pend some time away from home and you begin to realize all the things you miss about a place. Differences begin standing out. You start to love and hate specific things about both your real home, Miami, and your home away from home, in my case Rome.
This hit me when I returned to Miami recently after a two year absence. As soon as I touched down in South Florida, a sense of the familiar hit me like a heat wave. I smelled Cuban pastries, recalled the taste of Cuban coffee, heard the sounds of Latin American music as it throbbed from cars.
I had missed my family, of course, but God is in the details, including convenience stores and supermarkets that never close.
Rome’s services are still trapped in a time warp. Even an ancient city is cosmopolitan. It suffers the hustle and bustle of daily life, though you wouldn’t know it based on Rome businesses. Between strikes and traffic jams, it’s easy to find yourself without groceries by the time most supermarkets close at 8 p.m. By then you’re stuck with a bar or a restaurant.
Looking for something open on Sunday in America? Everything. In Rome, it’s the opposite, with grocery stores still seeming to follow their own private schedules. I still can’t figure it out.
In the U.S., problem-solving is usually a phone call or one-stop away. It’s not perfect by far, but it works.
Rome’s another story. A month ago my shower-box door broke and all I needed was two small wheels to fix it. Two small wheels. I schlepped from hardware store to hardware store with no luck. I finally trekked to the European version of Home Depot in Italy, where I originally bought the shower box, where I was offered two far-from-simple choices: replace the shower box with a new one at €300, or order the two small wheels for €30 and wait a month.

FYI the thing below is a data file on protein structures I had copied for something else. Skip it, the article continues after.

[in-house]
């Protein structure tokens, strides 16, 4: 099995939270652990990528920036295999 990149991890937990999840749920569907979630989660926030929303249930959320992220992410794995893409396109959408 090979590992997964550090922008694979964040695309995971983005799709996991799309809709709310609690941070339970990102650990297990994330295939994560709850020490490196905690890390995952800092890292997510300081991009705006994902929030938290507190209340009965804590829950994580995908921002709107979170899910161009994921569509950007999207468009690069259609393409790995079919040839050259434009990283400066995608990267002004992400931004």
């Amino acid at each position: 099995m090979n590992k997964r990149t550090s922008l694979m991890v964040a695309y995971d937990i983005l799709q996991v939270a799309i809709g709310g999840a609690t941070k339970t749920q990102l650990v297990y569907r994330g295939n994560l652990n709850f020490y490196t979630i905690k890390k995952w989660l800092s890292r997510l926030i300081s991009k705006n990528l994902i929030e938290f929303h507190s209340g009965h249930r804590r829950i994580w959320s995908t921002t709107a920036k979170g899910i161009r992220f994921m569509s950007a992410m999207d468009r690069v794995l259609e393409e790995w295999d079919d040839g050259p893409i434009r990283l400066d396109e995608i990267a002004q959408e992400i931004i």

Convenience is an easy thing to forget.
I know what you’re thinking. Convenience comes at a cost. You’re right. In America, you’re treated as a number, even if in most cases with satisfaction guaranteed. But no one knows your name. There’s no special treatment. You’re just as important or unimportant as the next customer.
Rome does it the other way. Though things are becoming a bit more “global,” as some might put it, public relations and personal touches still go a long way here. They have tangible value.
Take my favorite Rome bar. As soon as I walk in, they know my name and exactly what I order daily. I don’t have to open my mouth. In Miami, I went to the same café everyday for a month, with the same lady serving me time and again. Recognition? Not a chance. Occasionally, my friends at the bar in Rome even treat me to breakfast.
These kinds of tradeoffs make you respect the strengths and weakness of each approach, though I’m still waiting for the day that my Cuban bakery in Miami tells me, “Mamasita, your caffésito is on me.“